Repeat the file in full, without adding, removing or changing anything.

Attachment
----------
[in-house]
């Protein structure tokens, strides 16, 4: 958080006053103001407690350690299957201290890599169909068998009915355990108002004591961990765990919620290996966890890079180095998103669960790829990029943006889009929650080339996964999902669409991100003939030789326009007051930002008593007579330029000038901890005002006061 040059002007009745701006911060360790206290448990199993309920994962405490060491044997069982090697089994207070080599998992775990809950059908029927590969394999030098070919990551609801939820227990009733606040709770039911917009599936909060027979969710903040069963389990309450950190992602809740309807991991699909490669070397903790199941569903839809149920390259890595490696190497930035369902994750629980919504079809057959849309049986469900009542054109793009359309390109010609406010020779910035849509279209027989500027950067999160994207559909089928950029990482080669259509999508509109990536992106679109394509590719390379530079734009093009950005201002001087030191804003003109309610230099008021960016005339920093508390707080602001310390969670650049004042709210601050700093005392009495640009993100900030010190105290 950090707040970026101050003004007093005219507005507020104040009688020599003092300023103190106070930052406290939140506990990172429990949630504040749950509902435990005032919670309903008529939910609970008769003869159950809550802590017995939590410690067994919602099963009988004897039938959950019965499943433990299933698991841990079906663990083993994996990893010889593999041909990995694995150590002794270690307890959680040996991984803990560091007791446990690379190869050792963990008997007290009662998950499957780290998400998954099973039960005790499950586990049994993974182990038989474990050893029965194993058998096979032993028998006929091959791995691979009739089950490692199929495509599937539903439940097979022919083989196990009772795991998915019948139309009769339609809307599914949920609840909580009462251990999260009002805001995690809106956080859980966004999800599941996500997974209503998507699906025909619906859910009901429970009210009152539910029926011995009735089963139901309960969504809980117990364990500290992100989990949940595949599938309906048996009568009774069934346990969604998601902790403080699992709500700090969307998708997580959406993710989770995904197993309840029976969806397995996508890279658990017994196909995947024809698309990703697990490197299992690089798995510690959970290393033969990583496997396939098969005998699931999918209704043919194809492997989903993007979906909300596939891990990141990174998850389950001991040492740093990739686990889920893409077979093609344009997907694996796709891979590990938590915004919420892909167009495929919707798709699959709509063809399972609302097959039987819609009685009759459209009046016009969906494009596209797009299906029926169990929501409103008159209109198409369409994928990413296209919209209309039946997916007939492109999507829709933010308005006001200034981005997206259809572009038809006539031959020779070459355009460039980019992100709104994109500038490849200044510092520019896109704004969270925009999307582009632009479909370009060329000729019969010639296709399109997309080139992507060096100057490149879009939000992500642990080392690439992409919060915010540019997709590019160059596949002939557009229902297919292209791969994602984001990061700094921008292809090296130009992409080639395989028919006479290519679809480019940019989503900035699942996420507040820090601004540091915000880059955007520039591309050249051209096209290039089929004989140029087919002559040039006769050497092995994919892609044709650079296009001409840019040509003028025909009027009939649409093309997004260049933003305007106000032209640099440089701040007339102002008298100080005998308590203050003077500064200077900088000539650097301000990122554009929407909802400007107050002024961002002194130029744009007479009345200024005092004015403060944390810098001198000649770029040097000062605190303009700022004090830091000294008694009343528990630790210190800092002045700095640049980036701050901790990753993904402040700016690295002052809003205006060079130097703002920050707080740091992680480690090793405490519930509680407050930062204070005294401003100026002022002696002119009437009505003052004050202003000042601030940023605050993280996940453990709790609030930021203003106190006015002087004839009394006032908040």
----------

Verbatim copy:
[in-house]
């Protein structure tokens, strides 16, 4: 958080006053103001407690350690299957201290890599169909068998009915355990108002004591961990765990919620290996966890890079180095998103669960790829990029943006889009929650080339996964999902669409991100003939030789326009007051930002008593007579330029000038901890005002006061 040059002007009745701006911060360790206290448990199993309920994962405490060491044997069982090697089994207070080599998992775990809950059908029927590969394999030098070919990551609801939820227990009733606040709770039911917009599936909060027979969710903040069963389990309450950190992602809740309807991991699909490669070397903790199941569903839809149920390259890595490696190497930035369902994750629980919504079809057959849309049986469900009542054109793009359309390109010609406010020779910035849509279209027989500027950067999160994207559909089928950029990482080669259509999508509109990536992106679109394509590719390379530079734009093009950005201002001087030191804003003109309610230099008021960016005339920093508390707080602001310390969670650049004042709210601050700093005392009495640009993100900030010190105290 950090707040970026101050003004007093005219507005507020104040009688020599003092300023103190106070930052406290939140506990990172429990949630504040749950509902435990005032919670309903008529939910609970008769003869159950809550802590017995939590410690067994919602099963009988004897039938959950019965499943433990299933698991841990079906663990083993994996990893010889593999041909990995694995150590002794270690307890959680040996991984803990560091007791446990690379190869050792963990008997007290009662998950499957780290998400998954099973039960005790499950586990049994993974182990038989474990050893029965194993058998096979032993028998006929091959791995691979009739089950490692199929495509599937539903439940097979022919083989196990009772795991998915019948139309009769339609809307599914949920609840909580009462251990999260009002805001995690809106956080859980966004999800599941996500997974209503998507699906025909619906859910009901429970009210009152539910029926011995009735089963139901309960969504809980117990364990500290992100989990949940595949599938309906048996009568009774069934346990969604998601902790403080699992709500700090969307998708997580959406993710989770995904197993309840029976969806397995996508890279658990017994196909995947024809698309990703697990490197299992690089798995510690959970290393033969990583496997396939098969005998699931999918209704043919194809492997989903993007979906909300596939891990990141990174998850389950001991040492740093990739686990889920893409077979093609344009997907694996796709891979590990938590915004919420892909167009495929919707798709699959709509063809399972609302097959039987819609009685009759459209009046016009969906494009596209797009299906029926169990929501409103008159209109198409369409994928990413296209919209209309039946997916007939492109999507829709933010308005006001200034981005997206259809572009038809006539031959020779070459355009460039980019992100709104994109500038490849200044510092520019896109704004969270925009999307582009632009479909370009060329000729019969010639296709399109997309080139992507060096100057490149879009939000992500642990080392690439992409919060915010540019997709590019160059596949002939557009229902297919292209791969994602984001990061700094921008292809090296130009992409080639395989028919006479290519679809480019940019989503900035699942996420507040820090601004540091915000880059955007520039591309050249051209096209290039089929004989140029087919002559040039006769050497092995994919892609044709650079296009001409840019040509003028025909009027009939649409093309997004260049933003305007106000032209640099440089701040007339102002008298100080005998308590203050003077500064200077900088000539650097301000990122554009929407909802400007107050002024961002002194130029744009007479009345200024005092004015403060944390810098001198000649770029040097000062605190303009700022004090830091000294008694009343528990630790210190800092002045700095640049980036701050901790990753993904402040700016690295002052809003205006060079130097703002920050707080740091992680480690090793405490519930509680407050930062204070005294401003100026002022002696002119009437009505003052004050202003000042601030940023605050993280996940453990709790609030930021203003106190006015002087004839009394006032908040």